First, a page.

Mia Fuller

Gladyce Arata Terrill Distinguished Professor of Italian Studies, Department Chair 2020-24, Undergraduate Advisor 2020-23


  • 6315 Dwinelle

Mia Fuller is a cultural anthropologist and urban-architectural historian whose research concerns the interplays of physical space with political power. Combining fieldwork with archival and bibliographic research, she has published extensively on architecture and city planning in the Italian colonies, winning an International Planning History Society book prize for Moderns Abroad: Architecture, Cities, and Italian Imperialism.

She continues to write on Libya and the legacies of Italian colonialism there (for example: https://www.fairobserver.com/region/middle_east_north_africa/libyan-genocide-20-todays-conflict-light-colonial-past/). She has also written about how Eritrea capitalizes on the built environment Italians left behind (https://escholarship.org/uc/item/4mb1z7f8#main), and the historiography of Italian architecture and the arts under fascism (https://journal.eahn.org/articles/10.5334/ah.ch/). (You can find some of her other articles and short pieces as pdfs on Academia.edu.)

Fuller also writes on colonial processes and effects within Italy, both during the colonial era and after (for example: https://www.academia.edu/38259784/Italys_Internal_and_External_Colonies, in combination with questions of the endurance of memories of fascism, World War II, and Mussolini (as in this article: https://www.politika.io/fr/notice/equivocal-mussolinis). She is completing work on a book on the force (or lack of force) of old fascist symbols that still exist in Italy, especially in the Pontine Marshes area, where Mussolini’s largest land-reclamation project took place in the 1930s, entailing the construction of five new towns and fourteen villages, and the settlement of over 3,000 families. This is a long-term project involving intermittent ethnographic fieldwork – started in the late 1990s – as well as memory studies, the historical sociology of migration, oral history, and theories of monumentality and affect.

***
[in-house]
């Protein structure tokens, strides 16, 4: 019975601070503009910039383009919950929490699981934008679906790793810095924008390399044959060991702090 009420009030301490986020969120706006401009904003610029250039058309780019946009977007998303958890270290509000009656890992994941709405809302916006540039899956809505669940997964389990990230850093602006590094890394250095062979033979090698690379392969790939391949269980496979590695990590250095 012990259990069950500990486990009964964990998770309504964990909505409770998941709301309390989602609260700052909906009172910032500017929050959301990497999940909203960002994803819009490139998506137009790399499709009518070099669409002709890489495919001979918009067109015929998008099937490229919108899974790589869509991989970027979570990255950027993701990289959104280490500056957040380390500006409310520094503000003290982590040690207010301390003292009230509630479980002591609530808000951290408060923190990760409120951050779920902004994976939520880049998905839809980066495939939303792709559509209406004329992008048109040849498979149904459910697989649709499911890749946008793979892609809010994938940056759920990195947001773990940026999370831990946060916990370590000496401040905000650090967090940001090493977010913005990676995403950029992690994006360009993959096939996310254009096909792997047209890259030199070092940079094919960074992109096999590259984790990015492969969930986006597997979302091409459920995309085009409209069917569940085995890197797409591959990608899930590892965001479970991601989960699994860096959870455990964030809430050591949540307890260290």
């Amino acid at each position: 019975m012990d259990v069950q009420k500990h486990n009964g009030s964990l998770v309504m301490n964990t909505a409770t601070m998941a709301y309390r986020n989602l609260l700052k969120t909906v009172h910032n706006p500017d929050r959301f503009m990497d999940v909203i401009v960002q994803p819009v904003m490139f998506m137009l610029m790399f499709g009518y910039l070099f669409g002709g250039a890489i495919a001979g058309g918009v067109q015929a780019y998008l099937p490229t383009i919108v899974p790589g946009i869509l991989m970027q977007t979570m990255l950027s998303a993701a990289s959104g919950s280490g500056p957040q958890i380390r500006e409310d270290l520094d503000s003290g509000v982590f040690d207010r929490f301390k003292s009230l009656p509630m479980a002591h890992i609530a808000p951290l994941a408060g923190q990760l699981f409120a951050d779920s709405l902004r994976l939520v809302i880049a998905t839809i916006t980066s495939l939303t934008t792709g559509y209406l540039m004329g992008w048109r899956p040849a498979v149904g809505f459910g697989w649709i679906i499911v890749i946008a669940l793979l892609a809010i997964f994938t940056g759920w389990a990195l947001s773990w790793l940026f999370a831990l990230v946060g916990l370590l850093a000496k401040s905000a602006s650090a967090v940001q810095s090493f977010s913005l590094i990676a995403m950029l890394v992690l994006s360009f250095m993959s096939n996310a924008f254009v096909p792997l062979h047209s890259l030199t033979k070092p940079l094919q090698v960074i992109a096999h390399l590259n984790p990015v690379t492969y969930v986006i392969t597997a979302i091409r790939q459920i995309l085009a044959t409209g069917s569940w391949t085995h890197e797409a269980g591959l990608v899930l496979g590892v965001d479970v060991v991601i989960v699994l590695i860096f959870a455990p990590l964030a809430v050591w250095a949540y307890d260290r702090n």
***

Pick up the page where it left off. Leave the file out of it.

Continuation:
Fuller’s multi-disciplinary methods shape her teaching and graduate supervision as well. Her undergraduate courses are in Italian cultural history and anthropology, focusing, for instance, on Italy’s South through a detailed reading (in Italian) of Carlo Levi’s Cristo si è fermato a Eboli, or Mafia films (in English). With graduate students in Italian Studies and other fields, she works primarily on colonialism and postcolonialism, cultural anthropology and geography, Italian fascist and colonial history, Mediterranean Studies, Italy’s South, architectural history, and urban studies.

Fuller’s research has been supported by fellowships from the American Academy in Rome, the American Council of Learned Societies, the Fulbright Scholar Program, the Mellon Foundation, the National Endowment for the Humanities, the National Humanities Center, and the National Science Foundation; she has received grants from the American Institute of Maghrib Studies, the American Philosophical Society, the Barbieri Research Fund, the École Française de Rome, the Graham Foundation for Advanced Studies in the Fine Arts, the National Endowment for the Humanities, the Université-Paris Est Créteil, and the Wolfsonian-Florida International University. Besides her position at Berkeley, in the U.S. she has taught at the University of Louisville, Rice University, and Stanford University. In Europe, she has taught at the Viadrina European University and been a scholar in residence the Istituto Svizzero di Roma.

For a complete bibliography of publications, click here.